This work was supported by funding from the Bill & Melinda Gates Foundation.
We have also contributed to various incremental cost analyses for dose-sparing of IPV, using intradermal devices and in 2013 - 2014, we are contributing to a follow-up report on intradermal IPV use within and after the Polio Endgame Plan, again for PATH.
Thermostability of vaccines
Since 2006, we have worked with PATH and also technology developers on a number of projects related to improving the thermostability of vaccines.
There are two main areas of interest (a) protecting vaccines from damage above 'fridge temperature' and (b) protecting some vaccines from damage due to 'freezing'. Project Optimize and others have done some very interesting work on using existing vaccines in 'controlled temperature conditions', which could allow much simpler transport and storage, especially in outreach settings. Re-formulating vaccines using thermostabilising technologies is more complicated, but could be 'transformative' to the ways vaccines are used in the future.
Initially we carried out some project management work for PATH working with contractors in Europe that provide spray-drying services and liaising with vaccine manufacturers. Some of the results of this work have been published.
Article: Chen, D, S Kapre, A Goel, K Suresh, S Beri, J Hickling, J Jensen, et al. 2010. “Thermostable Formulations of a Hepatitis B Vaccine and a Meningitis A Polysaccharide Conjugate Vaccine Produced by a Spray Drying Method.” Vaccine 28 (31): 5093–99. doi:10.1016/j.vaccine.2010.04.112. (PubMed).
More recently, we have compiled tables summarizing stability data for licensed and investigational formulations of vaccines. These have been widely used. Although we update these tables on request, they are not 'living documents' and this is an evolving area of research so please be aware that some of the information might be out of date.
Tables: 'Summary of stability data for licensed vaccines'; and 'Summary of stability data for investigational formulations of vaccines'. Produced by Working in Tandem Ltd for PATH Vaccine and Pharmaceutical Technologies Group (on PATH website).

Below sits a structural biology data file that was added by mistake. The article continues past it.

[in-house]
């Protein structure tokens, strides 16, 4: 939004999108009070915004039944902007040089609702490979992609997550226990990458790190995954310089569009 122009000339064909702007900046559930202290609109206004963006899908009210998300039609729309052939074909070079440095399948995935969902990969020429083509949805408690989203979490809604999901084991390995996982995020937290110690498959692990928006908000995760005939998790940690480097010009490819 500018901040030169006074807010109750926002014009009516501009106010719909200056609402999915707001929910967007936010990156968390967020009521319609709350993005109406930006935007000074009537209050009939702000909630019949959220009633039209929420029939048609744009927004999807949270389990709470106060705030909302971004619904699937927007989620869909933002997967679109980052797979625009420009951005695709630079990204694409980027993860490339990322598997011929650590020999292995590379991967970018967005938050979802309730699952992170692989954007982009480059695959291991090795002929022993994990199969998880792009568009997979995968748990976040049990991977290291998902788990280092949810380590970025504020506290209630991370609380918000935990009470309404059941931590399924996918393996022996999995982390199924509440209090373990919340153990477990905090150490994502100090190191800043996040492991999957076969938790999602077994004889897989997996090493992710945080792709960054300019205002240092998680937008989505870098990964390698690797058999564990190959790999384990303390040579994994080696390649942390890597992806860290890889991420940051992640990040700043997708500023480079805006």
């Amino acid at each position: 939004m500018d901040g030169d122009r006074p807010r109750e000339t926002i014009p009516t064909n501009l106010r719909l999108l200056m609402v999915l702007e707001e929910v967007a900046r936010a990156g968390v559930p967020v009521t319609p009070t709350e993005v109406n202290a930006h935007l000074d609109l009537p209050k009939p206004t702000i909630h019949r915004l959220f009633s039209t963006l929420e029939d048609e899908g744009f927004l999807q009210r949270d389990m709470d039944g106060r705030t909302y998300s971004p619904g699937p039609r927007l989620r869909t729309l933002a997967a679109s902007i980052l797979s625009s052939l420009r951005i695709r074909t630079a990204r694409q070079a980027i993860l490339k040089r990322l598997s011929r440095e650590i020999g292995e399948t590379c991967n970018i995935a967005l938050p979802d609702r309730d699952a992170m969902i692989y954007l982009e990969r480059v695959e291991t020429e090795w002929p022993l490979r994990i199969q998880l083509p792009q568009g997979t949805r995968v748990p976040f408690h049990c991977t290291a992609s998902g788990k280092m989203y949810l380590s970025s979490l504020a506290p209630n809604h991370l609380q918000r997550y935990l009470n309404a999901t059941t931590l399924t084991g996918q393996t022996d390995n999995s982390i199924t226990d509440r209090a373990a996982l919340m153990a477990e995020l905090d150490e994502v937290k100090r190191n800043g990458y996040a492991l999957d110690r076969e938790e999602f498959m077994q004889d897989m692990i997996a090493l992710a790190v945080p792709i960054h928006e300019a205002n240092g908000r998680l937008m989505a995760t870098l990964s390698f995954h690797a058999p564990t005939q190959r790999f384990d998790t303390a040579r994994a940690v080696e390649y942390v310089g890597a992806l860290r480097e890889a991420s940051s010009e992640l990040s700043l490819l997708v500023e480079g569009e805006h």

Vaccines and delivery methods
We have done several projects on pipelines of novel vaccines for various diseases and also for novel delivery devices. Most of these have been for private sector clients and are confidential.
One of our early reports in this area was a broad overview of the landscape of vaccines and delivery devices for global health.
Report: Landscape analysis on Trends in Vaccine Availability and Novel Vaccine Delivery Technologies: 2008–2025. 2008 (on PATH website).
We have also authored and co-authored more-detailed reports, used internally within PATH, on the landscape of intranasal and oral vaccine delivery devices that could be used with specific vaccines of interest to PATH.
We have an active interest in new technologies for vaccine formulation and delivery, especially those that coul offer multiple benefits to users and purchasers. One example of such a potentially 'transformative' technology is the microneedle array (skin) patch. We work with the advisory board of a company developing a technology in this area.
We are also helping a developer of safer, easier to use intradermal syringes, looking for applications and clinical collaborators.
We have completed several projects on various aspects of influenza vaccination, especially for pandemic flu, for the UK Department of Health (for internal use only). We also completed a short project, with WHO, on approaches to manufacturing influenza vaccines and their implications for pandemic preparedness:
Report: A review of production technologies for influenza virus vaccines, and their suitability for deployment in developing countries for influenza pandemic preparedness for World Health Organisation, 20 December 2006 (no longer available on the WHO website but available here).
We have also contributed to projects, for internal use only, about delivery of live attenuated influenza vaccine for global health, especially pandemic flu.
We like to work with vaccine and product developers, academic or private-sector, at all stages of development, from initial thoughts about possible applications for their technologies, helping them develop 'target product profiles', guiding and advising on preclinical and clinical research, estimating possible demand, seeking funding, finding clinical collaborators, co-authoring or reviewing clinical protocols, and reviewing and writing-up data. We have also done some interim project management.
Technical due diligence
We have done many rapid analyses of individual technologies and early-stage companies for venture capital funders. Some of these have led to us providing follow-on assistance for the successful recipients of the investment.
Writing, editing and 'information design'
Before 'working in tandem' with Julian, Rebecca spent many years in academic publishing and also working in communications more generally... researching, writing, editing, illustrating, for molecular medicine journals, patient information, technical documents and websites. A set of 'transferable skills' that we use everyday in our other projects but also, from time to time, use on other people's projects.
Last updated: 16 October 2018